Seeing the City Through the Trees

Cities are often thought of as forests of metal and concrete, but what if the trees can tell us something about the "forest"?

Saba Asefa, a graduate student in the Geology Department at Western Washington University, is using tree leaves to determine pollution levels in two neighborhoods in Seattle: Duwamish Valley and Capitol Hill. Particle pollutants can be harmful to human health and her work gives us a better idea of what types of areas in a city see the most pollution. Saba’s work also informs cities on how to reduce particle pollution in their neighborhoods.

Saba Asefa, a graduate student in the Geology Department at Western Washington University

How big is the particulate matter we are talking about? REALLY, really small. The EPA is concerned with particles that are less than 10 microns (PM10 in the image above, blue) and less than 2.5 microns (PM2.5 in the image above, pink). These particles are so small, the can be breathed into the lungs and eventually end up in the bloodstream, which can lead to asthma, lung disease, and even heart attack.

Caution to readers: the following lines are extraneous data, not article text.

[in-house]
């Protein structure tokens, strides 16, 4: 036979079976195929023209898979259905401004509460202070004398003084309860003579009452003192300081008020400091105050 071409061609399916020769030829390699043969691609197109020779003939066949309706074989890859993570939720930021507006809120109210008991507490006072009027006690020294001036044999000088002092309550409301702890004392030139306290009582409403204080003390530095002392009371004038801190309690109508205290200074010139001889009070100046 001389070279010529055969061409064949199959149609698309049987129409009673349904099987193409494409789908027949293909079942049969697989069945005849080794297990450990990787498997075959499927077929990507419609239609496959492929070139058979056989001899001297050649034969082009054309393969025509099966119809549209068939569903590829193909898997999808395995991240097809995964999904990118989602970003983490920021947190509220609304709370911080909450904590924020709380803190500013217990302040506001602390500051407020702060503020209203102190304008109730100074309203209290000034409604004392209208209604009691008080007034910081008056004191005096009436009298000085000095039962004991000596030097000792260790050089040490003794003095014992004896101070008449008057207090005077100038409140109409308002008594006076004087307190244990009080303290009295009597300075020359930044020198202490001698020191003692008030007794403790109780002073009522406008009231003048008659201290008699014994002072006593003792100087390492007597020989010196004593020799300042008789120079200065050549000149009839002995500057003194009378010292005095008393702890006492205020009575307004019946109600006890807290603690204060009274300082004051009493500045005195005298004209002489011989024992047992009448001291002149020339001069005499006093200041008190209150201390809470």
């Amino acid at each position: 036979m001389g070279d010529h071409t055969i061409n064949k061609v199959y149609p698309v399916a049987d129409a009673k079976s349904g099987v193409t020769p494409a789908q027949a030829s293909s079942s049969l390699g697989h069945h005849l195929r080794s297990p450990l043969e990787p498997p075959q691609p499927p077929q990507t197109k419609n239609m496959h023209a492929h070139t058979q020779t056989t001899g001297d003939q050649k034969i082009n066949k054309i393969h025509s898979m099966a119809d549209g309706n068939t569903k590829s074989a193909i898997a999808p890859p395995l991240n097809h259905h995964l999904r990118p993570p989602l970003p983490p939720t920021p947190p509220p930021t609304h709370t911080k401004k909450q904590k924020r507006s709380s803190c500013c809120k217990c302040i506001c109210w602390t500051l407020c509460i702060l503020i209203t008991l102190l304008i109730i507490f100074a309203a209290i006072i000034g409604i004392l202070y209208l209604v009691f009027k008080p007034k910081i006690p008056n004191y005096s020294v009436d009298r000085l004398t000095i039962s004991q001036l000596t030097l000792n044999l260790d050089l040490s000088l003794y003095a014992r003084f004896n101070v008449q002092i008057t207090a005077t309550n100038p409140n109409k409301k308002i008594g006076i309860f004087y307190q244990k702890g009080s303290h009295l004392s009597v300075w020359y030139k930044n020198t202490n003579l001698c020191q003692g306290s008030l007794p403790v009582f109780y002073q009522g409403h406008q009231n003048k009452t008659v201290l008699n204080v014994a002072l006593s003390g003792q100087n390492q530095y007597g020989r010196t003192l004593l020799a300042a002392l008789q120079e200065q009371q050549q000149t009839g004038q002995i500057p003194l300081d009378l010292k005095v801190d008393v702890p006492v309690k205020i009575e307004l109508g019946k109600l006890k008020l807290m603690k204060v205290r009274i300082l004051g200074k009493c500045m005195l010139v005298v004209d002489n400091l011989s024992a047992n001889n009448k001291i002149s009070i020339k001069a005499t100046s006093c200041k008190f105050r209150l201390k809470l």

The pollution Saba examines is very tiny (1/3 – 1/4 the width of a human hair) but the particles are magnetic and collect on the surfaces of leaves. Where pollution is greater, more of these particles stick on the leaves surfaces and Saba can detect how much pollution is on the leaves (and in the air) by measuring the magnetism of her leaf samples.

In addition to applications to pollution reduction and health, Saba is also using her research to encourage and empower students by including them in her research efforts. Saba will be working with high school students, who will help her collect samples in the Duwamish neighborhood, to teach them about their own neighborhood and empower the next generation of scientists.

I talked with Saba last week about her research and I really enjoyed speaking with her. Listen to the podcast above for our whole conversation!


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